Sudarshan Munigangaiah1, Sinead O’Dwyer2, Eric Masterson2
1Department of Trauma and Orthopaedic Surgery, Galway University Hospitals, Galway, Ireland.
2Department of Orthopaedic Surgery, Mid-Western Regional Orthopaedic Hospital, Croom, Co. Limerick, Ireland.
DOI: 10.4103/0976-9668.184699


Background: Performing successful total hip replacement (THR) in dysplastic, subluxed, and dislocated hip is a challenging task. Here, we assessed midterm clinical and radiological outcomes of uncemented total hip arthroplasty in osteoarthritis (OA) of hip secondary to Hartofilakidis low and high-dislocated hips with a mean follow-up of 8.8 years. Materials and Methods: A retrospective study of prospectively collected data was designed involving all consecutive patients who underwent uncemented THR for OA of hip secondary to developmental dysplasia of the hip and Grade II or Grade III Hartofilakidis classification. Results: Thirty-two patients underwent 45 THR, with 23 Grade II (low dislocation) and 22 Grade III (high-dislocation) of Hartofilakidis classification. Thirteen patients had bilateral hip replacements, 19 patients had unilateral THR. There was highly statistically significant difference between preoperative and postoperative HHS and SF-36v2 TM at each follow-up. Survivorship of original implant was 98.88% at a mean follow-up of 8.8 years. The mean improvement in leg length in this series was 3.6 cm (1.8-4.5, 95% confidence interval). No sciatic nerve or femoral nerve palsies were observed. Conclusions: Uncemented THR provides better function and quality of life. However, longer follow-up studies are needed to assess survivorship of uncemented THR in Hartofilakidis low and high-dislocations.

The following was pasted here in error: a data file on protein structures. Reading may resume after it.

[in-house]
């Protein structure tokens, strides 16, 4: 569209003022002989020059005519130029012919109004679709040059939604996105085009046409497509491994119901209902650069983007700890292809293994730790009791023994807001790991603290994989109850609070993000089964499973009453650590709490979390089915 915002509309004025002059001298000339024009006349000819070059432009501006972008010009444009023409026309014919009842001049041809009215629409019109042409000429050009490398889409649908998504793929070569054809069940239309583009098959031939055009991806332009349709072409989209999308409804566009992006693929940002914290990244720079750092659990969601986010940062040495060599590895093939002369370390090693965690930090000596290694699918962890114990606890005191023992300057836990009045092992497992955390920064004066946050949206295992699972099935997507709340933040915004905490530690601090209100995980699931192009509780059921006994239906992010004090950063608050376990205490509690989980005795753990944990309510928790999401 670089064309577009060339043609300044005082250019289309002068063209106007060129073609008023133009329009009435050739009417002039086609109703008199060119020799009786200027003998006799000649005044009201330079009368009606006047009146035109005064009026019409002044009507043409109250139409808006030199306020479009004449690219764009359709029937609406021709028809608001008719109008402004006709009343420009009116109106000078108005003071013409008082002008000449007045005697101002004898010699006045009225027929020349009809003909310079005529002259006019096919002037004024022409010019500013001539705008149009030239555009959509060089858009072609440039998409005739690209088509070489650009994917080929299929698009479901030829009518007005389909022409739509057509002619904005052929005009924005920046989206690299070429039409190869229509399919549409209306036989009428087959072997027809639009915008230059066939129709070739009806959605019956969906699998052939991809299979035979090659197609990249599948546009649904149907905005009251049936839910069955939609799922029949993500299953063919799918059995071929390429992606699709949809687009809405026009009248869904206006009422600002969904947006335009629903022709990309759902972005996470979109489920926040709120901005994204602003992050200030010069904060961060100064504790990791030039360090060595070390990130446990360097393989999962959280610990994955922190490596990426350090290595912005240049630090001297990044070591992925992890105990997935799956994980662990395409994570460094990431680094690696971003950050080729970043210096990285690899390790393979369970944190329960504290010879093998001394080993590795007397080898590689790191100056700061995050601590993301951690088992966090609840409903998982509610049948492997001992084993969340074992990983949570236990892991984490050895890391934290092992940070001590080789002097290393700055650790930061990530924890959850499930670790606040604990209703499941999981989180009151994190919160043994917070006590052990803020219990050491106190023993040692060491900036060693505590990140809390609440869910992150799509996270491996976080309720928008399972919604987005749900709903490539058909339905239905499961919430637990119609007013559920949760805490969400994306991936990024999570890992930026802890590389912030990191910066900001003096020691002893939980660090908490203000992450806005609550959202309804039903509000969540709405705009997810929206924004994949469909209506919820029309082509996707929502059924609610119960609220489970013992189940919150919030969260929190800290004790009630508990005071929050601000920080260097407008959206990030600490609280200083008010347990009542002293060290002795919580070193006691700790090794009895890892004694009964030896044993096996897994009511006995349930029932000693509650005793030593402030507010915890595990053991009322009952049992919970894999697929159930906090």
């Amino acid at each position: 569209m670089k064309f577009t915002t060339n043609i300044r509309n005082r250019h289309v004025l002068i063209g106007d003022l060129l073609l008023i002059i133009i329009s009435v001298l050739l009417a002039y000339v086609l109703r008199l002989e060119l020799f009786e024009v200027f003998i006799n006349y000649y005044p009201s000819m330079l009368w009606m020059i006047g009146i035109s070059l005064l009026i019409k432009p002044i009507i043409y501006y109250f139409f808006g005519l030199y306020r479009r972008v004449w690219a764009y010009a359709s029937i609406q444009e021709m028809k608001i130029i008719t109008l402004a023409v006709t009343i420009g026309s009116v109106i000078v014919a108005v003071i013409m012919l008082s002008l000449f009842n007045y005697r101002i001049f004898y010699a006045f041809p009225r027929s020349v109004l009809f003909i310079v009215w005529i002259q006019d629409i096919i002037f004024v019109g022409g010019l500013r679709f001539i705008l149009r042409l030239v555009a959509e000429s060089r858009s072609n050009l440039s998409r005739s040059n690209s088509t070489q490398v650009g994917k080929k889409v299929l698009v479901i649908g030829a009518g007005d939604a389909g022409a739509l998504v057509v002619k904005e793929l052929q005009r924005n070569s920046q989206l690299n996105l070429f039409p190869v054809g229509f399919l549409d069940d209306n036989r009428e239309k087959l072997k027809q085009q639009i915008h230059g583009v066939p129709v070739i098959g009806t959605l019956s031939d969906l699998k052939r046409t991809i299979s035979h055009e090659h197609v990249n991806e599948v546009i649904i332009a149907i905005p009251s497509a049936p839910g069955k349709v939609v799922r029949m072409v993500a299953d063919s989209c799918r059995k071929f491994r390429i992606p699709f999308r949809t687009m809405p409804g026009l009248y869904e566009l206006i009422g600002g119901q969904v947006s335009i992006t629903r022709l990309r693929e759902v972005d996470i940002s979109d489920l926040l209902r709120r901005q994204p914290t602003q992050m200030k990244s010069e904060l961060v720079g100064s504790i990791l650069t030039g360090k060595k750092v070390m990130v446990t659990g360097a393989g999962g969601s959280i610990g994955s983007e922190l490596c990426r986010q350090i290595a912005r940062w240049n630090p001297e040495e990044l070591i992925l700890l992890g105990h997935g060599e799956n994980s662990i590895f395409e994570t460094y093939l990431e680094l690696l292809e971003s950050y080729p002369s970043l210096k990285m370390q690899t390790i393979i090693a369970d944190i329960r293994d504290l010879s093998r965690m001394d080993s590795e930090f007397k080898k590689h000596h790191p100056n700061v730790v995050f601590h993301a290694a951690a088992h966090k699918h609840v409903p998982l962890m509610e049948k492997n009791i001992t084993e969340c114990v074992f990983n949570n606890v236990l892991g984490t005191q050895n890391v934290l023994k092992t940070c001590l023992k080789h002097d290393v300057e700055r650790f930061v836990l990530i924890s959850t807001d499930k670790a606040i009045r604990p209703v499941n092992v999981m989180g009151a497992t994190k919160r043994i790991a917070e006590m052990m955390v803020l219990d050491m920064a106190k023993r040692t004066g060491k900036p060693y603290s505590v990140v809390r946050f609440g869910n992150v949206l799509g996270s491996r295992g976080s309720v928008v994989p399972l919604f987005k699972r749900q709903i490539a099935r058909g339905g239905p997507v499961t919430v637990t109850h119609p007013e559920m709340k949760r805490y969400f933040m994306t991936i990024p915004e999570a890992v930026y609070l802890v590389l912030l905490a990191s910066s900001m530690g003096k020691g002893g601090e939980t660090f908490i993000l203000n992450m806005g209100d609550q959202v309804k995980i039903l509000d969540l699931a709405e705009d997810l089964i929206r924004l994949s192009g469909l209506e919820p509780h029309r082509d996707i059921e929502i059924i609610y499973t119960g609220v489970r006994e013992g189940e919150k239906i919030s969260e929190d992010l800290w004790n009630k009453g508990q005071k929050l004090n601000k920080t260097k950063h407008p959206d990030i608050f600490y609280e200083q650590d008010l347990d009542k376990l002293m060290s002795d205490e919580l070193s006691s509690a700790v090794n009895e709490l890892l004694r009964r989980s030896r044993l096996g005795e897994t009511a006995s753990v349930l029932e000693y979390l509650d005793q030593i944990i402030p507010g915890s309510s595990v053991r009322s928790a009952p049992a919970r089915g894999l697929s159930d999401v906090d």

Keywords: Developmental dysplasia of hip, high-dislocation, secondary osteoarthritis, uncemented prosthesis, uncemented total hip replacement.

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